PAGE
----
Continuing with the text that I introduced earlier, here are verses 2 and 3. As with all of the verses of Dhanapāla’s hymn to Mahāvīra, they contain an apparent contradiction that is resolved by reading the Prakrit text differently.
How is it that, despite having destroyed the four passions,
you do not destroy the passions?
[How is it that you destroy the nine minor passions,
after having destroyed the four major ones?]
How is it, Teacher of the World, despite the loss of your name and gōtra,
you are known throughout the world?
[How is it that you are known througout the world,
having destroyed your nāma-karmas and gōtra-karmas?] 
khaviakasāyacaükkō vi nōkasāyakkhayaṁ kaha karēsi
kaha naṭṭhanāmaguttō jayaguru jayapāyaḍō hōsi 
खविअकसायचउक्को वि नोकसायक्खयं कह करेसि ।
कह नट्ठनामगुत्तो जयगुरु जयपायडो होसि ॥ २ ॥
The four kaṣāyas are krōdha- ‘anger,’ māna- ‘pride,’ māyā ‘delusion,’ and lōbha- ‘greed.’ The nine kaṣāyas are hāsya- ‘frivolity,’ rati- ‘attachment,’ arati- ‘boredom,’ śōka- ‘grief,’ bhaya- ‘fear,’ jugupsā- ‘disgust,’ puruṣavēda- ‘male sexuality,’ strīvēda- ‘female sexuality,’ napuṁsakavēda- ‘“other” sexuality.’ Nāma- and gōtra- are types of karma that determine the body and social position into which one is born.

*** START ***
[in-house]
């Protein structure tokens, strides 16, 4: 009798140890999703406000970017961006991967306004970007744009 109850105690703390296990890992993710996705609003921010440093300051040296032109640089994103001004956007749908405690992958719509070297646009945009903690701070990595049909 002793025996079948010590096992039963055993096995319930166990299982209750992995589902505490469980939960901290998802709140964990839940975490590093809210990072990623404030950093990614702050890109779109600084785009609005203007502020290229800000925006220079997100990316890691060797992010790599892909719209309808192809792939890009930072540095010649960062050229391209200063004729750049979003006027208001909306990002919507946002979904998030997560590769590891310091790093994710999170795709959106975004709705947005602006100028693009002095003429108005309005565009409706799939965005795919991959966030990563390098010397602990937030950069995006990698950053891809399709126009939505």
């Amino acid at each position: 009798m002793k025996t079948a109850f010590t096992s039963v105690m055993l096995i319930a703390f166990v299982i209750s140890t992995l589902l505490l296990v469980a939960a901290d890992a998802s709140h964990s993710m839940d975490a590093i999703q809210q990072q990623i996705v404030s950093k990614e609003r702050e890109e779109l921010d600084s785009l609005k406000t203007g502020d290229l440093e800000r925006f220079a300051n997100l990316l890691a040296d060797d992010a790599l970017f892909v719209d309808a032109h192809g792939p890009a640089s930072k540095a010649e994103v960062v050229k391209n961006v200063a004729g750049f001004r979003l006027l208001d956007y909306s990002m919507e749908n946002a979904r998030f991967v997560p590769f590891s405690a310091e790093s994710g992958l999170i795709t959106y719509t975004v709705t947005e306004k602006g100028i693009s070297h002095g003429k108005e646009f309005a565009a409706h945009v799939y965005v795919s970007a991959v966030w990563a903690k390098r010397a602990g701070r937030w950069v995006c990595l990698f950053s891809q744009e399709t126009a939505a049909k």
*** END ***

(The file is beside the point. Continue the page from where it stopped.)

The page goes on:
How is it that, despite being born into a family of serpents,
you do not ask for sweet milk?
[How is it that, despite being born into the Jñāta family,
you do not seek the wealth of the gods?]
How is it that, despite being addicted to delusion and sleep,
you maintain eternal wisdom?
[How is it that, being a destroyer of delusion,
you maintain eternal wisdow?] 
kaha nāyakuluppannō vi nāha surasaṁ payaṁ na patthēsi
uvvahasi mōhaniddāraō vi kaha sāsayaṁ bōhaṁ 
कह नायकुलुप्पन्नो वि नाह सुरसं पयं न पत्थेसि ।
उव्वहसि मोहनिद्दारओ वि कह सासयं बोहं ॥ ३ ॥
In India, as in much of the rest of the world, there is a myth that snakes drink milk. (They don’t.)